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Overview of SharePoint 2013's Social Computing Capabilities

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Social collaboration in the workplace has been embraced by some organizations and really shunned by others due to possible legal and compliance concerns. Both types of organizations, those who embrace it and those who feel the ROI does not outweigh the risk, have valid points and underlying driving reasons for their overall stance on this subject. SharePoint expert Errin O’Connor tries to shed light on the capabilities of SharePoint 2013’s Social capabilities and discuss the ways your organization may be able to embrace these to provide real value to your organization.
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Social computing, or what I like to refer to as professional networking to assist in sometimes overcoming some internal political hurdles, is one of the most powerful and sometimes underused features of SharePoint. Those who have worked with SharePoint 2010 or 2007 in the past will be familiar on some level with SharePoint My Sites capabilities, depending on whether the organization opted to implement them. In SharePoint 2013, however, the professional networking capabilities of SharePoint include not only radically improved My Site features but also a new Community Site template, which adds a new layer to this social computing powerhouse platform.

A Community Site is a new SharePoint 2013 site template that provides a forum type of experience within the SharePoint platform. This of course will add to your governance planning, but the way it has been architected into the SharePoint 2013 fabric, it adds a great deal of value and cements SharePoint 2013 as the social computing tool for enterprise organizations.

If your organization has worked with knowledge management (KM) initiatives in the past, it is helpful to think in terms of these communities to help categorize and spawn discussions among different groups or team members across the organization. This feature does not replace My Sites at all but rather is an added layer to help promote open communication and collaborative exchange by enabling users to share things like best practices and lessons learned, as well as to share and promote their personal expertise.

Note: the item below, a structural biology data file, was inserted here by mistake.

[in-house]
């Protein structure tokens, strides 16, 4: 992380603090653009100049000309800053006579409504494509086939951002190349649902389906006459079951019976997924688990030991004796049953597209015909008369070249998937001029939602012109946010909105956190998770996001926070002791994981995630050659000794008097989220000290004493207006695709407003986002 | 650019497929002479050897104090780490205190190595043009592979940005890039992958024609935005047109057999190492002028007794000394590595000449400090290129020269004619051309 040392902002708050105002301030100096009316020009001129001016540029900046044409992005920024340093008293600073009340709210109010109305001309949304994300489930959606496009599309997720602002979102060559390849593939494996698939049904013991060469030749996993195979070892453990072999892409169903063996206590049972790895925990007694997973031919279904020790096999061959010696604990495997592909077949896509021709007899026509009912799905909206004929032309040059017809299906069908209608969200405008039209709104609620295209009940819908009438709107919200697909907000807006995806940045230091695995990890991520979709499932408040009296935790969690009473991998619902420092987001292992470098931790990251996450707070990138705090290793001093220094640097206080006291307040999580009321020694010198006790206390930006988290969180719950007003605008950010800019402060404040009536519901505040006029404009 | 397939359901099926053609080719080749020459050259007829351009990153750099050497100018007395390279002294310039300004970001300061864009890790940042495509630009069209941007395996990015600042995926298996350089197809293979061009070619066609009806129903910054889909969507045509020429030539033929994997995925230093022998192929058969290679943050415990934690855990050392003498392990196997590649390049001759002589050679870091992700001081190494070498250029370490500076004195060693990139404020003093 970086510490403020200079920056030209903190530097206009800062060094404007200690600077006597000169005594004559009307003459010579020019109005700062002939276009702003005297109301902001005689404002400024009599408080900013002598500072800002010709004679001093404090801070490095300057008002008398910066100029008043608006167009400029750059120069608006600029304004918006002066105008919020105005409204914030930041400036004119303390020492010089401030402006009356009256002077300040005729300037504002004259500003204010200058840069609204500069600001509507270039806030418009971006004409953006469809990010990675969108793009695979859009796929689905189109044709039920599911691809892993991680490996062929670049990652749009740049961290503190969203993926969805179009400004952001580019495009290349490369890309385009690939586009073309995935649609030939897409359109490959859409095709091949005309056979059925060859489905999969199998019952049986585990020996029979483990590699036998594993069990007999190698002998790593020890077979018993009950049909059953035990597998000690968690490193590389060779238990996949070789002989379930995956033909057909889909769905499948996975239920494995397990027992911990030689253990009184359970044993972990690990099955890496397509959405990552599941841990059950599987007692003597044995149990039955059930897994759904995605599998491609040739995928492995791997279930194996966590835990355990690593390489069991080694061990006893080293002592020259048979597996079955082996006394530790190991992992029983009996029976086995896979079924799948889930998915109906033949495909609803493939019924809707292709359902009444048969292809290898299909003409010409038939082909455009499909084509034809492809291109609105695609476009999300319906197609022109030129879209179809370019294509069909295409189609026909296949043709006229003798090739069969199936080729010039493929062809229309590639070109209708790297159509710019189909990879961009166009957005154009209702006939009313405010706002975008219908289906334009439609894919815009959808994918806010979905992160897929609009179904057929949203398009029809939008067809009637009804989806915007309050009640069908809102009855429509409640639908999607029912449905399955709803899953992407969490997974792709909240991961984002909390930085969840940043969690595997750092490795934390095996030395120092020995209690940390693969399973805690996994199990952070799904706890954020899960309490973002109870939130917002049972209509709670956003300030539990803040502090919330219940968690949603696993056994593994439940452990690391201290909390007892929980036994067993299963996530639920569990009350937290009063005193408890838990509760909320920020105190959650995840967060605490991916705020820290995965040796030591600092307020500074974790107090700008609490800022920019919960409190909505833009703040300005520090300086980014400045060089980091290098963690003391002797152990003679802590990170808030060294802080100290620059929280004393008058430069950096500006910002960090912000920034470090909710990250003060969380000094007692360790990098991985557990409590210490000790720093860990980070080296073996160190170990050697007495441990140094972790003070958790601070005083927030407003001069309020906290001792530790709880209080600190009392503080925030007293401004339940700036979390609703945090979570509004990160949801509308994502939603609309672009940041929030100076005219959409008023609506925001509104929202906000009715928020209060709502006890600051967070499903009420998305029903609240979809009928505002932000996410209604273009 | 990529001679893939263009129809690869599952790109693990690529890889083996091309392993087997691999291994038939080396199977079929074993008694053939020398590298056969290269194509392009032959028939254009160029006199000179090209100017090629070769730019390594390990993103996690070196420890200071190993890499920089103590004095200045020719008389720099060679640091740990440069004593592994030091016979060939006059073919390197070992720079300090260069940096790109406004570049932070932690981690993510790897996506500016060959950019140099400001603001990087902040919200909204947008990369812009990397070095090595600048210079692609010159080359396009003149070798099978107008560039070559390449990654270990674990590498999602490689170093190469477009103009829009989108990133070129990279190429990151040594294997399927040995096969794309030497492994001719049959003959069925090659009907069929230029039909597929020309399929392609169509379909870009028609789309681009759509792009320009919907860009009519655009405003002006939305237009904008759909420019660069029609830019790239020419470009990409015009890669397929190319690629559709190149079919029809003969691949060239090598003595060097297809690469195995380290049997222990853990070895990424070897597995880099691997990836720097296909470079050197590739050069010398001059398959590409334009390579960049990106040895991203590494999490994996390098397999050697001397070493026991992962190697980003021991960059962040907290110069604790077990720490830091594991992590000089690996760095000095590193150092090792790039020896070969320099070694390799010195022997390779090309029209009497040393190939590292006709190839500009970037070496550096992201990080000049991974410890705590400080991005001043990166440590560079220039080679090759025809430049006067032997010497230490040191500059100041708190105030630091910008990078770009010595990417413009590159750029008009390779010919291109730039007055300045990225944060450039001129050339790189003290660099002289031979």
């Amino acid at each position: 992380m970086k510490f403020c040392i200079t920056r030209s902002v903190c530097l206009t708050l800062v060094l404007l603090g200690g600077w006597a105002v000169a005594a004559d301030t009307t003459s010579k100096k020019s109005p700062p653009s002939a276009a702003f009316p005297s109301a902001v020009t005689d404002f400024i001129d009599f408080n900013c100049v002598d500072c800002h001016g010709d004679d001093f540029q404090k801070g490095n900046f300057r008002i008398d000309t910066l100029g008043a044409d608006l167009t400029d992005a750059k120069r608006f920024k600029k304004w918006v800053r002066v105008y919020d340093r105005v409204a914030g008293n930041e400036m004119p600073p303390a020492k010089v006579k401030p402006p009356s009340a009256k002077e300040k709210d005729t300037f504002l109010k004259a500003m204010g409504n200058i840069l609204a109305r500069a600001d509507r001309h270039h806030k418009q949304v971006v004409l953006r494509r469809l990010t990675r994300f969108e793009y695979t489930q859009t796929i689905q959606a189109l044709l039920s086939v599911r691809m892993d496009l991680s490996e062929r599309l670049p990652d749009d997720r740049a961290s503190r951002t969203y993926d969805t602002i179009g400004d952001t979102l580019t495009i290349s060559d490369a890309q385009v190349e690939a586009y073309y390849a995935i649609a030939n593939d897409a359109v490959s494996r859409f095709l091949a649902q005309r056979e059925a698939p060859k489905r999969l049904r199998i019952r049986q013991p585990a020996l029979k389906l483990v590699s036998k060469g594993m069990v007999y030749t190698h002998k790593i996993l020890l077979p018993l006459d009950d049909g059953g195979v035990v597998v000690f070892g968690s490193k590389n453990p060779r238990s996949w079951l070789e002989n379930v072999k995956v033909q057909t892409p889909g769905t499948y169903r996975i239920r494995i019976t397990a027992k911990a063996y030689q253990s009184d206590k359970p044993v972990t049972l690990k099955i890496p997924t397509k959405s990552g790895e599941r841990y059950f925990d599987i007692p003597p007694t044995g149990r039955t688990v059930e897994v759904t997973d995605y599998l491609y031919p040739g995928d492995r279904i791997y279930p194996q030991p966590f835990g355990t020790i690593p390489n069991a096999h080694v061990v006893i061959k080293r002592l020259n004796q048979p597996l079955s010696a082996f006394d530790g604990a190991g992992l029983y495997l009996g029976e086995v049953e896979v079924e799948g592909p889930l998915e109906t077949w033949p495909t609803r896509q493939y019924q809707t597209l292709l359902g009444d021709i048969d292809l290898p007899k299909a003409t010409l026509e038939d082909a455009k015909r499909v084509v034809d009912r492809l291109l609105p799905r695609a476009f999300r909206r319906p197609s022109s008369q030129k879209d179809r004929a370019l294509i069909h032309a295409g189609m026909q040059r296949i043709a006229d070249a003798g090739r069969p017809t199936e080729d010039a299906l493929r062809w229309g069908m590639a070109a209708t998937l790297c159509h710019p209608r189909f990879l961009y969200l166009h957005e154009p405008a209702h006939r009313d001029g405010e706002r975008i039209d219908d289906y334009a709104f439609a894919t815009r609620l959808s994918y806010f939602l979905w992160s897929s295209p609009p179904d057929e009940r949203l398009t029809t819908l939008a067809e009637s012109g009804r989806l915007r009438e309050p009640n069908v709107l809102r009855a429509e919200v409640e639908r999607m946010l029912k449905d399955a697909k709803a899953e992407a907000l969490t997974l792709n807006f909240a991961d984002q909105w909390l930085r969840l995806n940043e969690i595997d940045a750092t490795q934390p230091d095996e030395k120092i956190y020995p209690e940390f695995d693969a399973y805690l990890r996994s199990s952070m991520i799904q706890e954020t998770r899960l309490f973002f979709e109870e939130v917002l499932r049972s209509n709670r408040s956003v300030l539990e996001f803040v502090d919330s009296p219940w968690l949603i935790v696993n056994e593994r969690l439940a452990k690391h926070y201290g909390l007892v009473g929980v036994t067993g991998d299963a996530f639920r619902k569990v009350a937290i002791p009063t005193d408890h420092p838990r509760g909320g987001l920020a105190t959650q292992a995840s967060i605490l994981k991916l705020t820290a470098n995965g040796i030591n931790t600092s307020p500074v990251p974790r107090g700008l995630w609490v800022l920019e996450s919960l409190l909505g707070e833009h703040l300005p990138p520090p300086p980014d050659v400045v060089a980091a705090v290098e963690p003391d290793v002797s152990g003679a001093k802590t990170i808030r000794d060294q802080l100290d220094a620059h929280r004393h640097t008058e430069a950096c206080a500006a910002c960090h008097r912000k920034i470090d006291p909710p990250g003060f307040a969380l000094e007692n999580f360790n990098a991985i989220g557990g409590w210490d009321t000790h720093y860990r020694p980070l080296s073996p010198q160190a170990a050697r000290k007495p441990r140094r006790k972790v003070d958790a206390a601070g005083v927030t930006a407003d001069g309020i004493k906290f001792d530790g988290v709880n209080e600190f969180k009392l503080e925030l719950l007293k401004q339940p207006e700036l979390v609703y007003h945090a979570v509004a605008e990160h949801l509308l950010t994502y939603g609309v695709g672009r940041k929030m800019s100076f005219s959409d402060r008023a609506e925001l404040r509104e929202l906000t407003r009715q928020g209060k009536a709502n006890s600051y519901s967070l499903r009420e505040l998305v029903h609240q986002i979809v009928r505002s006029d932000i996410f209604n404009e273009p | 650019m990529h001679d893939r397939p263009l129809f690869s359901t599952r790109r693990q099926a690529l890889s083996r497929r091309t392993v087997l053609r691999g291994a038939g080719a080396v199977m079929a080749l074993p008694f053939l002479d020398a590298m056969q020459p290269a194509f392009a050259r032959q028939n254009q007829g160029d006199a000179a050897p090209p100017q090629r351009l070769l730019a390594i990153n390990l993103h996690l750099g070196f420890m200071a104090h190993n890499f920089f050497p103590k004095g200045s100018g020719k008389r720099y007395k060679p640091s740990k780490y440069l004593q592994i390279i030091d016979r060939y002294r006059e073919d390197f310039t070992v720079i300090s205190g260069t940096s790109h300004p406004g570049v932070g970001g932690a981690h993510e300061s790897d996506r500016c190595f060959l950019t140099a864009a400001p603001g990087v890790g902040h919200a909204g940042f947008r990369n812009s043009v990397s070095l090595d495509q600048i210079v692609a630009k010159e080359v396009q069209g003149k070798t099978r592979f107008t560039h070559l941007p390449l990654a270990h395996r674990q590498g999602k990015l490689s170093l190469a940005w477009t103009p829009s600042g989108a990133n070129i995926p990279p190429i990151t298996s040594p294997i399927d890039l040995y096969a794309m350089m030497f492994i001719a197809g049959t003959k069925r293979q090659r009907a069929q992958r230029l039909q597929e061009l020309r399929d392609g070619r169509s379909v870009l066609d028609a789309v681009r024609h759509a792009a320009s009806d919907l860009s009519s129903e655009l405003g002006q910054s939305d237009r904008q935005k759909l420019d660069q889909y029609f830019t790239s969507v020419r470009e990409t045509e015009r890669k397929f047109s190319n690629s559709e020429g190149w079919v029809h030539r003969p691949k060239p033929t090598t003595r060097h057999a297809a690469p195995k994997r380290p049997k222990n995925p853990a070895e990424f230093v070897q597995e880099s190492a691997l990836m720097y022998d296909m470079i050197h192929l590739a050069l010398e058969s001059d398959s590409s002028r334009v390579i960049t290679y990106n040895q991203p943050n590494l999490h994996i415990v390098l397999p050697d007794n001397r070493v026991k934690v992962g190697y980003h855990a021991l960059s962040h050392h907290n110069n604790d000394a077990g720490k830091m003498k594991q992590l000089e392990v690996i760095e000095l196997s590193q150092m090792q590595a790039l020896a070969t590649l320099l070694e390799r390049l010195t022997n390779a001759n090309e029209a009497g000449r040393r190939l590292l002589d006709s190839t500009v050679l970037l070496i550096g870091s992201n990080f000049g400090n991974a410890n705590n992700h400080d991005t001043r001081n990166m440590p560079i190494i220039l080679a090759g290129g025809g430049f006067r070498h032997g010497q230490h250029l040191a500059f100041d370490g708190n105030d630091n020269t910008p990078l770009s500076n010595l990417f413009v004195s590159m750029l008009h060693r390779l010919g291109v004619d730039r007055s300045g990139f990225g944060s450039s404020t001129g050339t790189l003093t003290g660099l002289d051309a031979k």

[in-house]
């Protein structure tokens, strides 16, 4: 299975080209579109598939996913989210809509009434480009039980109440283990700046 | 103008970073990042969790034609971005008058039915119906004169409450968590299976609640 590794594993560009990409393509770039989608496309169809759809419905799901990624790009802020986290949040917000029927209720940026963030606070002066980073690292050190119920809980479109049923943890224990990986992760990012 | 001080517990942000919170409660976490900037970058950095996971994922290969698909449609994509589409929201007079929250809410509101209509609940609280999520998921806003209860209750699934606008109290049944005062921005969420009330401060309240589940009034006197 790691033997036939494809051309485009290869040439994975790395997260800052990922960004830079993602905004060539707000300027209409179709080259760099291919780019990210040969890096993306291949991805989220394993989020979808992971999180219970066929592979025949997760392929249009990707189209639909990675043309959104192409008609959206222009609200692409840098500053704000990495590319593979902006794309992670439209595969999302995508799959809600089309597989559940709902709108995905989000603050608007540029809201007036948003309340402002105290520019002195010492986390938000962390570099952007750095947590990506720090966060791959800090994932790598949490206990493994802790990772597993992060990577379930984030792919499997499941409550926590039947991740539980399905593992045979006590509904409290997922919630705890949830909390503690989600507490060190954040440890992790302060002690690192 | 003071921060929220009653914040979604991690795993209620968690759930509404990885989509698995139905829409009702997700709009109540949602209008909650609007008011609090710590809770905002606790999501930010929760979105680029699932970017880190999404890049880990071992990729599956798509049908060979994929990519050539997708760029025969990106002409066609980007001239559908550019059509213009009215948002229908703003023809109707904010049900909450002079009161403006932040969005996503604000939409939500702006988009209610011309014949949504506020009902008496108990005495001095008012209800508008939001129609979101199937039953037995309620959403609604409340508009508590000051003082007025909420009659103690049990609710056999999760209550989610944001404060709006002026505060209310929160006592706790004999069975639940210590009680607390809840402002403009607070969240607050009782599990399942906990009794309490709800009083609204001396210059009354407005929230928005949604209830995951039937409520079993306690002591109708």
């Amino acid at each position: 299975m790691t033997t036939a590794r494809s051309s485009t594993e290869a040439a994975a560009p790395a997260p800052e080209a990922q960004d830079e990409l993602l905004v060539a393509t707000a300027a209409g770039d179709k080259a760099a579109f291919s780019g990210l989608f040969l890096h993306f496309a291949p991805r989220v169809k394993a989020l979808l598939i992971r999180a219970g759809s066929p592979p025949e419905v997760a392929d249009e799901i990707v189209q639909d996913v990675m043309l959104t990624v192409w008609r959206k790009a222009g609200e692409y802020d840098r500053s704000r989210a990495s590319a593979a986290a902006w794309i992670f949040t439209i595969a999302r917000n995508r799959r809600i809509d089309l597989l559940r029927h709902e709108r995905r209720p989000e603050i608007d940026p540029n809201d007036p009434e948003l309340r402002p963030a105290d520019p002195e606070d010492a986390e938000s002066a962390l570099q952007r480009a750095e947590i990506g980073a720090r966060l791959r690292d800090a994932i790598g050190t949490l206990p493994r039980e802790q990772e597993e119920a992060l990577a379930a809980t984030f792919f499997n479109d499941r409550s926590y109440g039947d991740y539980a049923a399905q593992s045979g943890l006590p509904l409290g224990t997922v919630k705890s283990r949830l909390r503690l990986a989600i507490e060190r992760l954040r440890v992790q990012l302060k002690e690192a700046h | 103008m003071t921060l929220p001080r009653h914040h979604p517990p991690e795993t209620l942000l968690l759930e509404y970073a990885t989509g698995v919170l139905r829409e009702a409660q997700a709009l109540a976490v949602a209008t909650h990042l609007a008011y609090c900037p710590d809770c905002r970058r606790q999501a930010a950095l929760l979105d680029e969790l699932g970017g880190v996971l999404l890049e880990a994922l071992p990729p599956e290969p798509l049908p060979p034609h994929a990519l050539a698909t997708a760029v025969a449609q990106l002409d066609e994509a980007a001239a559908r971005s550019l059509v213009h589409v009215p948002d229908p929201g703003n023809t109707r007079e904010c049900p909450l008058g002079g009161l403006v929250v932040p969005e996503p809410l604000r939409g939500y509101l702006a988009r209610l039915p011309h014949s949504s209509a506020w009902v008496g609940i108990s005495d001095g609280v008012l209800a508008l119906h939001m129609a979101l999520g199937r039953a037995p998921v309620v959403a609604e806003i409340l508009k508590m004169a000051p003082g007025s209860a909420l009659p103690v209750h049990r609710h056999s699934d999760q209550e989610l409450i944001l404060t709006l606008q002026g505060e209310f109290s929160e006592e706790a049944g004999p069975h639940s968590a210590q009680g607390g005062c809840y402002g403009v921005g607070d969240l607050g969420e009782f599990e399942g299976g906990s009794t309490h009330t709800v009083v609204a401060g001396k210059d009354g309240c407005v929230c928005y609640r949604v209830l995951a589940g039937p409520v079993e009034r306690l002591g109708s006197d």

I have had the opportunity to work with organizations in the past on their KM initiatives in SharePoint. I wish this feature had been included in past releases of SharePoint, but it’s here now and KM directors should take notice.

The Community Portal, which is a collection of the individual Community Sites on differing and specific topics, provides discussion lists and web parts directed specifically at the knowledge management and “community” experience.

SharePoint 2013’s Community Reference in Terms of Social Computing

It can become a bit confusing when referring to the “community” features of SharePoint 2013 because the term itself is also used to refer to other common SharePoint elements. It’s important to keep the specific use of the term in context. The SharePoint Community Sites are for the enhancement of social collaboration and knowledge management within the organization.

You may also hear users or stakeholders refer to “communities” in terms of the IT community or SharePoint’s “Power User” community which are, in fact, communities but more granularly they are just specific user groups or sets of individuals. I think this is important so that you are able to set the tone with the SharePoint stakeholders and user base when describing the different SharePoint terms so that there is no confusion or overlap of terms.

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